I am not a Pinterest parent. I have never made my children’s snack food into the shape of a Disney princess, I have never taken a castoff sweater and repurposed it into a tote bag, and I’ve never made anything out of a mason jar or pallet. I’m just not the arts and crafty type. But for the last couple years at Thanksgiving I have gotten out the box of art supplies, pulled out some yarn, construction paper, and a sharpie and then sent my kids out to gather sticks from the yard. While this may seem like the makings of a craft project, in my mind it’s something different. It’s an Ebenezer.

1 Samuel 7:11-13
The men of Israel went out of Mizpah and pursued the Philistines, and struck them down as far as below Beth-car. Then Samuel took a stone and set it between Mizpah and Shen, and named it Ebenezer, saying, “Thus far the LORD has helped us.” So the Philistines were subdued and they did not come anymore within the border of Israel. And the hand of the LORD was against the Philistines all the days of Samuel.

When we think of the word Ebenezer the picture it most likely brings to mind is of a grumpy, greedy old man who can’t grasp the true meaning of Christmas. You can thank Charles Dickens for that mental image, but before Ebenezer was associated with Scrooge, it had a different connotation. Samuel created a visual reminder of what God had done for his people. Whenever they saw that stone called “Ebenezer”, they would remember how God had helped them conquer their enemies.

The Israelites needed this reminder. The Bible shows us over and over that they were a people prone to forgetting. But I’m prone to forgetting, too. We don’t live in a culture that puts a high priority on setting stones in your yard to remember major life events, but sometimes I wish we did. I need a physical, tangible reminder of what God has done in my life so I continue to trust him with my future.

It’s easy to get discouraged when you focus on your daily struggles and don’t see the big picture of how God is moving both in your own life, and in the history of the generations who came before you. I imagine that stone was probably big enough and important enough that it stuck around for awhile. People could take their grandkids to it and talk about God’s faithfulness. I need those kind of reminders, too. God’s care and concern for humanity didn’t just start with me. He has been on a path of redemption for those in my own genealogy and I trust he will continue to move on behalf of my kids and grandkids. So I want to make a habit of remembering  all we have to be thankful for, and what better time to do that than Thanksgiving?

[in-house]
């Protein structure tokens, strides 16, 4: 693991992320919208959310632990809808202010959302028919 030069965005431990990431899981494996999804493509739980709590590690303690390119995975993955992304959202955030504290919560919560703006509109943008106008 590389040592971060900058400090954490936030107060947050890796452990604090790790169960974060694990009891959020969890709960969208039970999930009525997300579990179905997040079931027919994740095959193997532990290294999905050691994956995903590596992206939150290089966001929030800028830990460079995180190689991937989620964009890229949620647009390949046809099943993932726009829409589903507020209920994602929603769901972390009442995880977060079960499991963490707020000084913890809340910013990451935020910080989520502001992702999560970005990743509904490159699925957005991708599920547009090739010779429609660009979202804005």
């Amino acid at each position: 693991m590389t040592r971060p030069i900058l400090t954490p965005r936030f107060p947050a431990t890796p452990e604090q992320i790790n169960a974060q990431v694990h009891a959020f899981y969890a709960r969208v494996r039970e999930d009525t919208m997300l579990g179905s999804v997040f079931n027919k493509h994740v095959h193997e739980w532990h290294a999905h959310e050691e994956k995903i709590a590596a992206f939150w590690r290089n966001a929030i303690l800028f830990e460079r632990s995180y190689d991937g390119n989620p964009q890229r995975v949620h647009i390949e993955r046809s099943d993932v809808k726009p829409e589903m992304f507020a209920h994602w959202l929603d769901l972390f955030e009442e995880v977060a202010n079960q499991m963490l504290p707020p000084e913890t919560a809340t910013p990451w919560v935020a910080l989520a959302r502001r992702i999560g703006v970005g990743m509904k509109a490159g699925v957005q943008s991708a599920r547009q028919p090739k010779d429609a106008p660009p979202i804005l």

For any of you who (like me) aren’t so great at the arts and crafts side of life, you can either get yourself a large stone and make a formal declaration of what God has done this year by giving your stone a name, or you can go the slightly more simple route and try making a family Thanksgiving Tree. Since Thanksgiving is a couple weeks away, you’ve got time to hunt down your rock or collect some craft supplies for your tree. Here are my super simplified instructions so even the most artistically challenged can make this happen. 

You will need:

Sticks

Vase

Construction paper

Yarn/string/ribbon

Markers

Scissors

Cut construction paper into the general shape of a leaf. Have each member of your family write something they’re thankful for on a leaf. Make a hole in the leaf and tie yarn into a loop through the hole. Put the sticks into a vase. Put the leaves you made on the sticks.

We do our Thanksgiving Tree as part of our Thanksgiving celebration with our extended family, so it has been great to see my kids, my nieces and nephews, and even my siblings and parents embrace this project as a way to think about what matters. There are many times where we prompt our kids to say “thank you”, but this is a time where they can be thankful for what they think is important. I have seen favorite foods, treasured stuffed animals, and their most recently watched movies end up on gratitude leaves along with the names of their special relatives, thankful words about God’s love for them, and acknowledgment of the many ways God has provided for them over the past year. Last year we were thankful for a baby foster daughter who had just entered our home, never imagining that this year we’d be thanking God for her adoption as a forever part of our family. And we never would have guessed we’d be thanking God for another biological child this year, too! This is truly a year we want to thank God for what he has done and when the hard times come (as they always do), we want to look back and remember God’s faithfulness. These tangible Ebenezers keep the reality of God’s presence ever before us.

“Here I raise my Ebenezer
Here by Thy great help I’ve come
And I hope by Thy good pleasure
Safely to arrive at Home
Jesus sought me when a stranger,
Wand’ring from the fold of God;
He to rescue me from danger
Interposed His precious blood.”

-Robert Robinson, Come Thou Fount of Every Blessing

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Maralee Bradley

Maralee is a mom of six pretty incredible kids. Four were adopted (one internationally, three through foster care) and two were biological surprises. Prior to becoming parents, Maralee and her husband were houseparents at a children’s home and had the privilege of helping to raise 17 boys during their five year tenure. Maralee is passionate about caring for kids, foster parenting and adoption, making her family a fairly decent dinner every night, staying on top of the laundry, watching ridiculous documentaries and doing it all for God’s glory. Maralee can be heard on My Bridge Radio talking about motherhood and what won't fit in a 90 second radio segment ends up at www.amusingmaralee.com.

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